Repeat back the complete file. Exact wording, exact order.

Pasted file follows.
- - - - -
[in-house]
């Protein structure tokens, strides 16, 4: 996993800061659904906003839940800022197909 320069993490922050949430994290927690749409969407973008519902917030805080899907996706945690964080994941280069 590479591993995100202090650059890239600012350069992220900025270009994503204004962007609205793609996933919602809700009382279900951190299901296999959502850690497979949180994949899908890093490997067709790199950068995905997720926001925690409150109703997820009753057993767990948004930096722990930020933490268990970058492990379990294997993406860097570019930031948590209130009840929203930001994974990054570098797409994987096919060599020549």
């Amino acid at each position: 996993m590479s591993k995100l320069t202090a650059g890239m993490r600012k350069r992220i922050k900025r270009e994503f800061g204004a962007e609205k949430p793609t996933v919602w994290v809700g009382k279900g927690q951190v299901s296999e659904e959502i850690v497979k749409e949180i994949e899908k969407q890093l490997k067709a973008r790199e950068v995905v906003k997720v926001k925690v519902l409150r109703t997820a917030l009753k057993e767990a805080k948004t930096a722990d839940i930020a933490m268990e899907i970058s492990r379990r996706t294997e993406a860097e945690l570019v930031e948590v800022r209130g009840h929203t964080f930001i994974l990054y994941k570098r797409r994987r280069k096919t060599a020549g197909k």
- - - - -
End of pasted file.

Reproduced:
[in-house]
């Protein structure tokens, strides 16, 4: 996993800061659904906003839940800022197909 320069993490922050949430994290927690749409969407973008519902917030805080899907996706945690964080994941280069 590479591993995100202090650059890239600012350069992220900025270009994503204004962007609205793609996933919602809700009382279900951190299901296999959502850690497979949180994949899908890093490997067709790199950068995905997720926001925690409150109703997820009753057993767990948004930096722990930020933490268990970058492990379990294997993406860097570019930031948590209130009840929203930001994974990054570098797409994987096919060599020549």
């Amino acid at each position: 996993m590479s591993k995100l320069t202090a650059g890239m993490r600012k350069r992220i922050k900025r270009e994503f800061g204004a962007e609205k949430p793609t996933v919602w994290v809700g009382k279900g927690q951190v299901s296999e659904e959502i850690v497979k749409e949180i994949e899908k969407q890093l490997k067709a973008r790199e950068v995905v906003k997720v926001k925690v519902l409150r109703t997820a917030l009753k057993e767990a805080k948004t930096a722990d839940i930020a933490m268990e899907i970058s492990r379990r996706t294997e993406a860097e945690l570019v930031e948590v800022r209130g009840h929203t964080f930001i994974l990054y994941k570098r797409r994987r280069k096919t060599a020549g197909k």